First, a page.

(CNN)The Biden administration hosted the most senior Saudi official to arrive in Washington since the White House distanced itself earlier this year from the kingdom and its defacto ruler Crown Prince Mohammed bin Salman in a visit that may signal yet another recalibration in the fraught relationship.
Deputy Defense Minister Khalid bin Salman, a prince and brother to Mohammed, has had meetings with Biden’s most senior national security officials, including national security adviser Jake Sullivan, Defense Secretary Lloyd Austin, Joint Chiefs of Staff Chairman Mark Milley and Secretary of State Antony Blinken. The prince’s arrival hasn’t been without controversy, as some State Department officials have expressed frustration with the broad access he has been given, according to two sources familiar with the visit.
But as the administration struggles on a number of fronts — with a likely resurgence of Taliban violence in Afghanistan, the ongoing war in Yemen, faltering Iran talks and gas prices at seven-year highs as Americans hit the road to celebrate summer and post-quarantine freedom — Saudi Arabia’s role in all these areas becomes too important to ignore.
“Too many times, too many administrations, every president eventually gets mugged by reality on this and comes to the conclusion that as hard as it is to live with the Saudis as close partners, given the huge gap in values that exists between the two societies, it’s even much harder to have to deal with them as potential adversaries or as an unfriendly country,” said John Hannah, a senior fellow at Jewish Institute for National Security Affairs. “They just remain too important.”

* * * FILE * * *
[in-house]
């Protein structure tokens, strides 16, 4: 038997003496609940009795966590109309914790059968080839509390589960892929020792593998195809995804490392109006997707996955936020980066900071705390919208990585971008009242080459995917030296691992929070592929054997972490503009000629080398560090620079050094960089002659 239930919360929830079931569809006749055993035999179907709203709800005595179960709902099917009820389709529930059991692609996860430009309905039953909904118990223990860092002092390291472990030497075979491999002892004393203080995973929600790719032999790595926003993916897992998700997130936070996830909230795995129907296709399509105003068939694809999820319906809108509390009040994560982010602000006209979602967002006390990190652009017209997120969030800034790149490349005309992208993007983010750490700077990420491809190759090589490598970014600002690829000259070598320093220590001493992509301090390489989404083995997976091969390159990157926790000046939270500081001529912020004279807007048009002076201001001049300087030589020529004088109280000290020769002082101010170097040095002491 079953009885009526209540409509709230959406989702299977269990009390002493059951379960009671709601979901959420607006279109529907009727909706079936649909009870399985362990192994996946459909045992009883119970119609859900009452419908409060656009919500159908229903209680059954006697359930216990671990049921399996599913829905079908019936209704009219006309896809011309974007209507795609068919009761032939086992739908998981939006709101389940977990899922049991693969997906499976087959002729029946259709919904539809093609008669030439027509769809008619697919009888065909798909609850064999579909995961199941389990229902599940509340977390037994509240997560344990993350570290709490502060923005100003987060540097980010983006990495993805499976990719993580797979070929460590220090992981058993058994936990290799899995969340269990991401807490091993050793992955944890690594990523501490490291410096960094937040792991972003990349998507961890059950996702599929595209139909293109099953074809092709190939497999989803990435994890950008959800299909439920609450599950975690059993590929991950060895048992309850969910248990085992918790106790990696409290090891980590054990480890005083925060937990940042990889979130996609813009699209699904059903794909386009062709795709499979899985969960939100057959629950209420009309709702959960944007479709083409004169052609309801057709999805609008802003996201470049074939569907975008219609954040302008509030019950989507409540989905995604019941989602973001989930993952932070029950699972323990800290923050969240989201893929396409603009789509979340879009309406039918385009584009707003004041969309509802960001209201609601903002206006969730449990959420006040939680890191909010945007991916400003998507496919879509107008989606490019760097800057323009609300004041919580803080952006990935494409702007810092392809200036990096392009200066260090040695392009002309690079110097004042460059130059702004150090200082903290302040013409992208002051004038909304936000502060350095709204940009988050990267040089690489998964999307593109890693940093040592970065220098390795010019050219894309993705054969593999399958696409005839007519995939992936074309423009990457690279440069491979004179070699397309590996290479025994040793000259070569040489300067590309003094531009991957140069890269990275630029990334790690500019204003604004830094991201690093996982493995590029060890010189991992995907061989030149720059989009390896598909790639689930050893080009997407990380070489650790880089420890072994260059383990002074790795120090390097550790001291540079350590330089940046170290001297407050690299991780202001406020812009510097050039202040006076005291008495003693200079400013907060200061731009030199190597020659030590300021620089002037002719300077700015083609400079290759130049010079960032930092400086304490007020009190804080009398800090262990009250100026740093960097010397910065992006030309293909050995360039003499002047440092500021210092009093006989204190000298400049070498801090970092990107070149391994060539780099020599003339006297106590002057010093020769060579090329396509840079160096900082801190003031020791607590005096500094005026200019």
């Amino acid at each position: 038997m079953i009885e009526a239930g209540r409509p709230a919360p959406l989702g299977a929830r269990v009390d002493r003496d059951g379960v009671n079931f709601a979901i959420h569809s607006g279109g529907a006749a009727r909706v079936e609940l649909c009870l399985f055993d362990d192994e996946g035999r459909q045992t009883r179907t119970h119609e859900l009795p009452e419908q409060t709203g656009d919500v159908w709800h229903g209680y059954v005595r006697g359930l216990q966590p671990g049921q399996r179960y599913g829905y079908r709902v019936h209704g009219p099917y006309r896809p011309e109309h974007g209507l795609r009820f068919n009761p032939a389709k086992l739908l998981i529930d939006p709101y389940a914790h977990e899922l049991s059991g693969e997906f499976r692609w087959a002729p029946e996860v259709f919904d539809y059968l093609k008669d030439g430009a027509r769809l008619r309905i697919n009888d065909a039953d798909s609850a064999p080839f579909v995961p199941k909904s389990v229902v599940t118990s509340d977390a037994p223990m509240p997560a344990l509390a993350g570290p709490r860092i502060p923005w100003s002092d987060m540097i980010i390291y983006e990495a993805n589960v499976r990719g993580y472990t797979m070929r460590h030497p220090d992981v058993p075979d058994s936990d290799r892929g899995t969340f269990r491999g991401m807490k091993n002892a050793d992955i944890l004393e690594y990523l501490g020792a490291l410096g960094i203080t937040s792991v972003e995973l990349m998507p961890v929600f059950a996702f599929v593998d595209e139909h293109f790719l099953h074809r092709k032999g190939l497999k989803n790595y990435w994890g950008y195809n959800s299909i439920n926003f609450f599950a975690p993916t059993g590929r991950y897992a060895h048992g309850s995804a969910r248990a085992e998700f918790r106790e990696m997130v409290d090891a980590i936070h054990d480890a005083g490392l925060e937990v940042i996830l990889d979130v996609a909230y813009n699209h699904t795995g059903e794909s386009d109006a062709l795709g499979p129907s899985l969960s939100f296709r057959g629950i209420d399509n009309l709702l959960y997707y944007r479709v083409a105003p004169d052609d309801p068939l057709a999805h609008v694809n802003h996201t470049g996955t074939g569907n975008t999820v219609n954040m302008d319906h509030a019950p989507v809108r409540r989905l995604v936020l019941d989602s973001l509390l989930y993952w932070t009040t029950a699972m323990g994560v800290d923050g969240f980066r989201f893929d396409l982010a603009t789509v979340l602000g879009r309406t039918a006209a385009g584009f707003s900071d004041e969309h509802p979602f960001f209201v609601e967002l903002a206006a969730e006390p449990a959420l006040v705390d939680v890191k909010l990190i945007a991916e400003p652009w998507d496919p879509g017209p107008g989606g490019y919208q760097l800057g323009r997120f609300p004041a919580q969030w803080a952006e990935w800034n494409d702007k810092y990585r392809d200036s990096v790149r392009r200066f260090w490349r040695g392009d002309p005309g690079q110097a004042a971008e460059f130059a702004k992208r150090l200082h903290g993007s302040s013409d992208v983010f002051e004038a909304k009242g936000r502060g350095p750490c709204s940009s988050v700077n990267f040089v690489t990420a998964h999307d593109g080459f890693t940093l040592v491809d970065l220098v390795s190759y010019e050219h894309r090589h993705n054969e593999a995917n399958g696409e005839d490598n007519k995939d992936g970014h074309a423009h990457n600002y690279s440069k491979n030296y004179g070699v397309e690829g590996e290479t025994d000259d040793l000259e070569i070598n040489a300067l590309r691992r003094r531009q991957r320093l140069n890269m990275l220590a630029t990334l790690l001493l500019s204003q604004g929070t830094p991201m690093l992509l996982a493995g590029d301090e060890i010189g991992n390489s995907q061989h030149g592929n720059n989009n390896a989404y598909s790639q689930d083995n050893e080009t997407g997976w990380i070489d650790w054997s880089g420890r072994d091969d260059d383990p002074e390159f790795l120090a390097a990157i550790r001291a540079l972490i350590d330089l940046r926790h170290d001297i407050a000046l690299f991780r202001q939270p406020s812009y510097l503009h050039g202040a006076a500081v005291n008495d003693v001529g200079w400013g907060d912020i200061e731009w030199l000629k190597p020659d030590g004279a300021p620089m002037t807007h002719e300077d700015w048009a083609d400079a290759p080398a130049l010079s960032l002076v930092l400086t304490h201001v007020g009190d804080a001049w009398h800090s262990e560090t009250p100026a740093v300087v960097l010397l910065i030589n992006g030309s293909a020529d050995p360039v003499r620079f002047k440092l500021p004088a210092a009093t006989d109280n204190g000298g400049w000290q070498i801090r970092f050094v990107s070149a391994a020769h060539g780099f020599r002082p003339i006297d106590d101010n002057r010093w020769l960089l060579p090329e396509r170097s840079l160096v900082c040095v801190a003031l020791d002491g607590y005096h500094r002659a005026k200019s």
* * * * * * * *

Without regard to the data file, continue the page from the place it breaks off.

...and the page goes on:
Red carpet treatment
Bin Salman’s red carpet treatment marks a sharp change from February, when the administration released a report finding the Crown Prince directly responsible for approving the murder of journalist Jamal Khashoggi; sanctioned dozens of Saudis tied to human rights abuses; and ended US support for the Saudi war in Yemen.
That shift is generating some debate within the administration and leaving some State Department officials frustrated at the broad access being given to the 33-year-old prince, according to two sources familiar with the royal’s visit to the department.
State Department spokesperson Ned Price said Wednesday that he expected Blinken would “have a chance to take part in part of” a meeting with senior State Department officials and bin Salman.
As Blinken prepared to see the prince — who as a deputy defense minister would normally be too junior in rank to be meeting a secretary of state — their appointment was the subject of internal debate, the sources said. There was also some frustration on Tuesday when the Saudis canceled a dinner they had planned with Biden administration officials just hours before the gathering at the Saudi ambassador’s residence in DC, the sources said.
The Saudis told US officials they had to make calls back to Riyadh in advance of Wednesday’s meetings at the State Department, the source said. The Saudi embassy has not replied to CNN’s queries about the dinner or bin Salman’s plans to meet Blinken on Wednesday.
The prince’s visit wasn’t listed on Blinken’s public schedule, and his stay in Washington wasn’t announced in advance, perhaps an attempt to keep it discreet.
In February, Biden and other officials emphasized they were ending the coziness that marked the Trump administration’s ties to Saudi Arabia, and with it, a blind eye to the kingdom’s human rights abuses. But they also made clear th
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